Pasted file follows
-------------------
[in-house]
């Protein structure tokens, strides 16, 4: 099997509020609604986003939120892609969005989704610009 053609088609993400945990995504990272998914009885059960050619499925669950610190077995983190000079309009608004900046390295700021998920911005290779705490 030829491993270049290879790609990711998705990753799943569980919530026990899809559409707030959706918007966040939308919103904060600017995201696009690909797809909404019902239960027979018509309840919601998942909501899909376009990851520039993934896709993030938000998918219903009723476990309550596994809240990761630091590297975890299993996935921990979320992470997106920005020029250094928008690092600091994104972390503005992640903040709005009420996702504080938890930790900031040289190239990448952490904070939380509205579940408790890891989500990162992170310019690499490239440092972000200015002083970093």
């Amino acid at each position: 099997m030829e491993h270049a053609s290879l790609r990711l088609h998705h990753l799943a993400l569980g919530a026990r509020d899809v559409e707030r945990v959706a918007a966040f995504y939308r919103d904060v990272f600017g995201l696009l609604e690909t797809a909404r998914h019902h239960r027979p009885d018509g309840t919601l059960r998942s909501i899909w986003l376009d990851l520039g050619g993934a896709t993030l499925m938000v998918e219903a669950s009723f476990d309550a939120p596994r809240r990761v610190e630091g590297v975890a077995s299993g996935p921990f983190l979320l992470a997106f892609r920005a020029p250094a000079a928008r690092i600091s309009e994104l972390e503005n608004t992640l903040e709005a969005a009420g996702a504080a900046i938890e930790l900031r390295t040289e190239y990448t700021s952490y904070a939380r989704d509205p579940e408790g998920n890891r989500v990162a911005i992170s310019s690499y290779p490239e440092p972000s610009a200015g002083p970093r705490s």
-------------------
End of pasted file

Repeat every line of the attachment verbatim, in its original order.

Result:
[in-house]
């Protein structure tokens, strides 16, 4: 099997509020609604986003939120892609969005989704610009 053609088609993400945990995504990272998914009885059960050619499925669950610190077995983190000079309009608004900046390295700021998920911005290779705490 030829491993270049290879790609990711998705990753799943569980919530026990899809559409707030959706918007966040939308919103904060600017995201696009690909797809909404019902239960027979018509309840919601998942909501899909376009990851520039993934896709993030938000998918219903009723476990309550596994809240990761630091590297975890299993996935921990979320992470997106920005020029250094928008690092600091994104972390503005992640903040709005009420996702504080938890930790900031040289190239990448952490904070939380509205579940408790890891989500990162992170310019690499490239440092972000200015002083970093």
């Amino acid at each position: 099997m030829e491993h270049a053609s290879l790609r990711l088609h998705h990753l799943a993400l569980g919530a026990r509020d899809v559409e707030r945990v959706a918007a966040f995504y939308r919103d904060v990272f600017g995201l696009l609604e690909t797809a909404r998914h019902h239960r027979p009885d018509g309840t919601l059960r998942s909501i899909w986003l376009d990851l520039g050619g993934a896709t993030l499925m938000v998918e219903a669950s009723f476990d309550a939120p596994r809240r990761v610190e630091g590297v975890a077995s299993g996935p921990f983190l979320l992470a997106f892609r920005a020029p250094a000079a928008r690092i600091s309009e994104l972390e503005n608004t992640l903040e709005a969005a009420g996702a504080a900046i938890e930790l900031r390295t040289e190239y990448t700021s952490y904070a939380r989704d509205p579940e408790g998920n890891r989500v990162a911005i992170s310019s690499y290779p490239e440092p972000s610009a200015g002083p970093r705490s």